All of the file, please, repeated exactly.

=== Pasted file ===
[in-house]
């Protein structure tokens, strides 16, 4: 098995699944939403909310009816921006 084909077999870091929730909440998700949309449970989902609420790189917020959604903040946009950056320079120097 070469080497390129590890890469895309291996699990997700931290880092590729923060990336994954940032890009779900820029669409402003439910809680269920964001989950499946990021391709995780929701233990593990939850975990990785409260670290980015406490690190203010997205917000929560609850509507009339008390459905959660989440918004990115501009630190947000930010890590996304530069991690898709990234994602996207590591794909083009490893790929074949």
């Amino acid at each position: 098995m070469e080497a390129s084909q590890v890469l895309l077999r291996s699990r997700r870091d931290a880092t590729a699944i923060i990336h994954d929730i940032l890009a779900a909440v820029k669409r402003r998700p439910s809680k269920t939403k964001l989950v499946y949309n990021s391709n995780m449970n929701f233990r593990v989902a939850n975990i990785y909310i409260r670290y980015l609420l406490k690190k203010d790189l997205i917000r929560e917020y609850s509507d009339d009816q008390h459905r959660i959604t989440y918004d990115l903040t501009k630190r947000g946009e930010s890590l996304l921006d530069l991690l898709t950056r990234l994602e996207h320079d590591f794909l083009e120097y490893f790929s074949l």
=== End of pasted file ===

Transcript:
[in-house]
């Protein structure tokens, strides 16, 4: 098995699944939403909310009816921006 084909077999870091929730909440998700949309449970989902609420790189917020959604903040946009950056320079120097 070469080497390129590890890469895309291996699990997700931290880092590729923060990336994954940032890009779900820029669409402003439910809680269920964001989950499946990021391709995780929701233990593990939850975990990785409260670290980015406490690190203010997205917000929560609850509507009339008390459905959660989440918004990115501009630190947000930010890590996304530069991690898709990234994602996207590591794909083009490893790929074949």
């Amino acid at each position: 098995m070469e080497a390129s084909q590890v890469l895309l077999r291996s699990r997700r870091d931290a880092t590729a699944i923060i990336h994954d929730i940032l890009a779900a909440v820029k669409r402003r998700p439910s809680k269920t939403k964001l989950v499946y949309n990021s391709n995780m449970n929701f233990r593990v989902a939850n975990i990785y909310i409260r670290y980015l609420l406490k690190k203010d790189l997205i917000r929560e917020y609850s509507d009339d009816q008390h459905r959660i959604t989440y918004d990115l903040t501009k630190r947000g946009e930010s890590l996304l921006d530069l991690l898709t950056r990234l994602e996207h320079d590591f794909l083009e120097y490893f790929s074949l």